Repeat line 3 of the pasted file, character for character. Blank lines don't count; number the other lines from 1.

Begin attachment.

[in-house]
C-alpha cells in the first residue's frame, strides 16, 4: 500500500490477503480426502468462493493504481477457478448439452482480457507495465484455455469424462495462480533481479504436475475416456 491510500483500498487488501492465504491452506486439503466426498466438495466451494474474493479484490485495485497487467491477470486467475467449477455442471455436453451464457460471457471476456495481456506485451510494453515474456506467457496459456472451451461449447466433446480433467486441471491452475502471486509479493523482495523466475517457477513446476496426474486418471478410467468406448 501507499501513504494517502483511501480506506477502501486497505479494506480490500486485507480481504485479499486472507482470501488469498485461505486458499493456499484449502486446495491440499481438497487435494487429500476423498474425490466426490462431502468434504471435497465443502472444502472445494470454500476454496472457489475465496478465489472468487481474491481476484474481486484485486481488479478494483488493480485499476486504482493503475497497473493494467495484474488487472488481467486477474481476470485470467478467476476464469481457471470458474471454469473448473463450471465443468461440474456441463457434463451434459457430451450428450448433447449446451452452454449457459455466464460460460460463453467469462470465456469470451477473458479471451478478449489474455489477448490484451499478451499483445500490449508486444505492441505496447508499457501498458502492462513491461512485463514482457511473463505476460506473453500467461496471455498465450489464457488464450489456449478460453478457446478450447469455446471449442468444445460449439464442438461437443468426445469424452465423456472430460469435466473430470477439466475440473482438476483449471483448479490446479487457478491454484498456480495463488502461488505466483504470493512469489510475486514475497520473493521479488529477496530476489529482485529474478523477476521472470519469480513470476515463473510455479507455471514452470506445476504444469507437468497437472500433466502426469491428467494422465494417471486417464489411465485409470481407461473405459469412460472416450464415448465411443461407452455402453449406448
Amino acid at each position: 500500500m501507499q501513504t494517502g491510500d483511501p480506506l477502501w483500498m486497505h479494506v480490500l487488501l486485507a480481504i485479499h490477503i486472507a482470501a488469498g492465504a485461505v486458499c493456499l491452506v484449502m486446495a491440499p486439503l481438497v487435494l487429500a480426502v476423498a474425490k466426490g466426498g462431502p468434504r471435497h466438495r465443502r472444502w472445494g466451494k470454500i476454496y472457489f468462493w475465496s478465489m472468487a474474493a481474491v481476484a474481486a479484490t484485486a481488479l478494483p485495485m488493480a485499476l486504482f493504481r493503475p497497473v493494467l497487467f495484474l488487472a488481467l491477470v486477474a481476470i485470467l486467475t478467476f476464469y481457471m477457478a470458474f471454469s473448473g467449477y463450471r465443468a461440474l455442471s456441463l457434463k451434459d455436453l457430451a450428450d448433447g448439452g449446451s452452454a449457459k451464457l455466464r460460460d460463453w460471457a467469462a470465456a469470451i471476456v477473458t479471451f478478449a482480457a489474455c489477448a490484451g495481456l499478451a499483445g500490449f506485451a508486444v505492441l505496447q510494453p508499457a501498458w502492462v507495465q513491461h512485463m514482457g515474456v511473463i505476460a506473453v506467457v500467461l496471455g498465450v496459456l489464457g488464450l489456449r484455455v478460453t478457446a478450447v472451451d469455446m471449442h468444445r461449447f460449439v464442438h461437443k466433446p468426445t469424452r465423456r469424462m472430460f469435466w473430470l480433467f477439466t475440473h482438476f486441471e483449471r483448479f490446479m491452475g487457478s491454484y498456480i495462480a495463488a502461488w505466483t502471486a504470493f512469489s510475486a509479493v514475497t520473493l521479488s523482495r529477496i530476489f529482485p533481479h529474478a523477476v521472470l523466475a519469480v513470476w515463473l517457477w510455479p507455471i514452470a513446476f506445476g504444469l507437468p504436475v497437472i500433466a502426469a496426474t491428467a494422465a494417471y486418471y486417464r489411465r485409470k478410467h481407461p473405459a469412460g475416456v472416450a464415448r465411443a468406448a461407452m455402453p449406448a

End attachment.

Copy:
Amino acid at each position: 500500500m501507499q501513504t494517502g491510500d483511501p480506506l477502501w483500498m486497505h479494506v480490500l487488501l486485507a480481504i485479499h490477503i486472507a482470501a488469498g492465504a485461505v486458499c493456499l491452506v484449502m486446495a491440499p486439503l481438497v487435494l487429500a480426502v476423498a474425490k466426490g466426498g462431502p468434504r471435497h466438495r465443502r472444502w472445494g466451494k470454500i476454496y472457489f468462493w475465496s478465489m472468487a474474493a481474491v481476484a474481486a479484490t484485486a481488479l478494483p485495485m488493480a485499476l486504482f493504481r493503475p497497473v493494467l497487467f495484474l488487472a488481467l491477470v486477474a481476470i485470467l486467475t478467476f476464469y481457471m477457478a470458474f471454469s473448473g467449477y463450471r465443468a461440474l455442471s456441463l457434463k451434459d455436453l457430451a450428450d448433447g448439452g449446451s452452454a449457459k451464457l455466464r460460460d460463453w460471457a467469462a470465456a469470451i471476456v477473458t479471451f478478449a482480457a489474455c489477448a490484451g495481456l499478451a499483445g500490449f506485451a508486444v505492441l505496447q510494453p508499457a501498458w502492462v507495465q513491461h512485463m514482457g515474456v511473463i505476460a506473453v506467457v500467461l496471455g498465450v496459456l489464457g488464450l489456449r484455455v478460453t478457446a478450447v472451451d469455446m471449442h468444445r461449447f460449439v464442438h461437443k466433446p468426445t469424452r465423456r469424462m472430460f469435466w473430470l480433467f477439466t475440473h482438476f486441471e483449471r483448479f490446479m491452475g487457478s491454484y498456480i495462480a495463488a502461488w505466483t502471486a504470493f512469489s510475486a509479493v514475497t520473493l521479488s523482495r529477496i530476489f529482485p533481479h529474478a523477476v521472470l523466475a519469480v513470476w515463473l517457477w510455479p507455471i514452470a513446476f506445476g504444469l507437468p504436475v497437472i500433466a502426469a496426474t491428467a494422465a494417471y486418471y486417464r489411465r485409470k478410467h481407461p473405459a469412460g475416456v472416450a464415448r465411443a468406448a461407452m455402453p449406448a